Matt Ridell**

Christmas with my family is the one time of year we all come together, no matter what we’ve been doing with our lives. My older sister Beck is the ‘responsible’ one in the family, well, the most responsible out of us. Even though we are all adults, she’s just always had it together. So it’s pretty fitting that Christmas is held at her house annually.

Family celebrating Christmas together.

Two years ago, our Christmas seemed like any other; we all headed to Beck’s house. When my family and I arrived the majority of everyone was already there, including Mum and Dad. I said ‘hi’ to my Mum with a hug and a kiss on the cheek, then stretched out my hand to shake Dad’s. His hand met mine with the usual firm grip as he said, “Great to see you Keiran!” Keiran?! My name is Matt. Interestingly enough Dad proceeded around the room confidently greeting everyone…with the wrong name. People were polite, Mum occasionally corrected him but I seemed to be the only one who noticed that he did it to everyone.

 

As our lunch progressed, Dad kept going. He spent an hour in conversation with our family, constantly calling us by the wrong name. Even referring to me with my son’s name at one point. Mum continued to correct him subtly and we all continued to be polite and slightly ignorant of something that was obviously an issue.

 

December 26th I called Beck, “Did you notice Dad  during Christmas?” I asked her. “What do you mean?” she queried. “Well, he called everyone the wrong name for our whole lunch!” I replied. “Right. Well, Matt I did notice it a little but he’s getting older. It’s to be expected. Mum and Dad are fit; they don’t seem that old but little things like this are bound to happen. Probably just a bad day.” She was in denial for an issue I could already see. “Beck, if you could just talk to them, they live on 7 acres all to themselves. Maybe we could just ask them to downsize or move closer to us.” After a little thought Beck agreed that this wasn’t the worst idea. I figured she was the oldest and most level headed, she would be the best to talk to them. In hindsight this wasn’t the right way to handle the situation at all.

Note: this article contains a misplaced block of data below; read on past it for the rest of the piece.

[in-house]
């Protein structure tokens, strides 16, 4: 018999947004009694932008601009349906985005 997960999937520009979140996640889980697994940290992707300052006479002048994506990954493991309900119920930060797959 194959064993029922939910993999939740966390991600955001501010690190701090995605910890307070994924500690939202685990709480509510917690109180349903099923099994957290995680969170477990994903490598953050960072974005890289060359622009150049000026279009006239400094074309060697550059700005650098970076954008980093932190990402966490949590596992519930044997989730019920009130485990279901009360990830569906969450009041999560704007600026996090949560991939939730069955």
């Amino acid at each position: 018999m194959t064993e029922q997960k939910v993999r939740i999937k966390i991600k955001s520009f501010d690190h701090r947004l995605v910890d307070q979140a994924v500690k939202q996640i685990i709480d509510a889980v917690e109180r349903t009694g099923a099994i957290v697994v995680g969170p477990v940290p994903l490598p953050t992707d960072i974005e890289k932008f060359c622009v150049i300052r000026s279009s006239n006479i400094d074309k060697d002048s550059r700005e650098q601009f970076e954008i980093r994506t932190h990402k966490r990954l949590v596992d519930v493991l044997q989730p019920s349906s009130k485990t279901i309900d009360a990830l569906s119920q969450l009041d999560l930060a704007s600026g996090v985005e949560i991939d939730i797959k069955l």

So Beck went to my parent’s house a few days later for her routine morning tea with Mum, to see where they were at health wise and to talk about the possibility of downsizing. It definitely didn’t go to plan. Beck left Mum and Dad’s with the news that they were fine and absolutely not at all ever going to move. Here’s the thing I’ve learnt about these discussions; they are unexpected and you need to be prepared before you have them. Beck went in with the idea that my parents had to move and that wasn’t ever the case. Anyway, we decided not to push the issue.

 

Eight months later I caught a lift to a Christening with Mum and Dad- Dad was driving. It was a suburb he’d grown up in and knew like the back of his hand…yet Mum was directing him. She was subtly telling him every turn and which exit to take on the round-about. It was interesting; she must have known he was beginning to forget but she didn’t want to tell us. Why? Was she frightened that he’d end up in a home or that he’d get taken away from her? We’d never do that to them. Then I realised, we approached the situation asking them to move, she probably felt like she couldn’t tell us because she wasn’t sure what our response would be and she was just too afraid to risk it.

 

My parents still live in their home, with no help. I’m hoping that after the Christmas that just passed, I’ll be able to sit down and have a chat with them. So what did I learn from this? Firstly, it’s okay that your parents might forget your name sometimes with age but if you’re going to talk to them and try to help them, make sure you know what you’re trying to talk to them about. Don’t turn up at their door and ask them to downsize if they don’t want to. Do your research. I’ve found out now that there are options for home care and help in the home after jumping online. It was easy to find. There were all these amazing services that can keep my parents at home and independent. My parents can have an affordable amount of domestic assistance once a week without needing to change the lives they love. If you do have the opportunity to talk to your parents, take it but take it slow and ensure they get the help they need and you get the peace of mind that they’re going to be okay.

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